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Pregnancy and PD

About 400 women under the age of 50 are diagnosed with PD in the US each year. The amount of women who become pregnant after their diagnosis is not known. This does not diminish the importance of this topic. Women and pregnancy are two very under researched topics within the PD community. Let’s review what the most current literature tells us. 






Fertility 

As to date, there is no research supporting the notion that Parkinson’s disease leads to fertility issues in women. One recent article showed that women with PD have a lower rate of cesarean section and miscarriages compared to the average American woman. However, more research will have to be completed to support these findings and to make a definitive statement around fertility.



Symptom changes 

Research around Parkinson's motor symptom changes is limited and conflicting. Some studies show a worsening of Parkinson’s symptom changes during pregnancy and in the postpartum period. Other studies have shown no changes or even some improvements during pregnancy. Like most things related to PD, it is different from person to person.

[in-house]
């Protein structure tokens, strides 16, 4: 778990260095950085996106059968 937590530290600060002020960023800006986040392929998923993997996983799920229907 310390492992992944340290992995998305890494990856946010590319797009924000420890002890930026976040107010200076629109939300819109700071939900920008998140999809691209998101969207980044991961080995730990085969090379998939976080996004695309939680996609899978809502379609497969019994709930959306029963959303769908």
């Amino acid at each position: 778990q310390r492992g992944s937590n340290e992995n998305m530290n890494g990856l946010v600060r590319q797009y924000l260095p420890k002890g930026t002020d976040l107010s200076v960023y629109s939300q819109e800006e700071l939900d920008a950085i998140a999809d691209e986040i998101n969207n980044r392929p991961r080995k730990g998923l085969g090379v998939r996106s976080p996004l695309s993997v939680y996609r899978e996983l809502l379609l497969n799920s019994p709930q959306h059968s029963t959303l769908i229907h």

Pregnancy can lead to constipation, dizziness, urinary frequency changes, fatigue, sleep changes, mood changes, and muscle cramping in people without PD. These nonmotor symptoms are common in those with PD, so if you are currently experiencing these symptoms, they may worsen during pregnancy. If you are experiencing moderate to severe Parkinson's motor and nonmotor symptoms, talk with your neurologist and OBGYN prior to conceiving.



Medication and Pregnancy 

There are currently no studies around Parkinson’s medication and pregnancy. There are no recommendations around the safety of medication use when pregnant. There are some studies around levodopa that showed no increase in rate of miscarriage, birth complications, or birth defects with levodopa. There is evidence that does not support the use of amantadine during pregnancy due to higher incidence of birth deficits and increased risk of miscarriage.

Levodopa and dopamine agonists have been shown to suppress lactation. Medications taken by the mom will be excreted in breast milk and the side effects on the baby are not known.


Preg Spark

Preg Spark is an international registry for women with PD who are pregnant. If you or someone you know are pregnant, please help push our knowledge in this space by participating in their registry. The data collected will contribute to the creation of new guidelines and help to answer important questions.



Are you diagnosed with PD and thinking about having a baby? Talk with your neurologist and OBGYN about your options and what is best for you

 



Source:

https://www.parkinson.org/blog/awareness/pregnancy-fertility 

https://pregspark.com/

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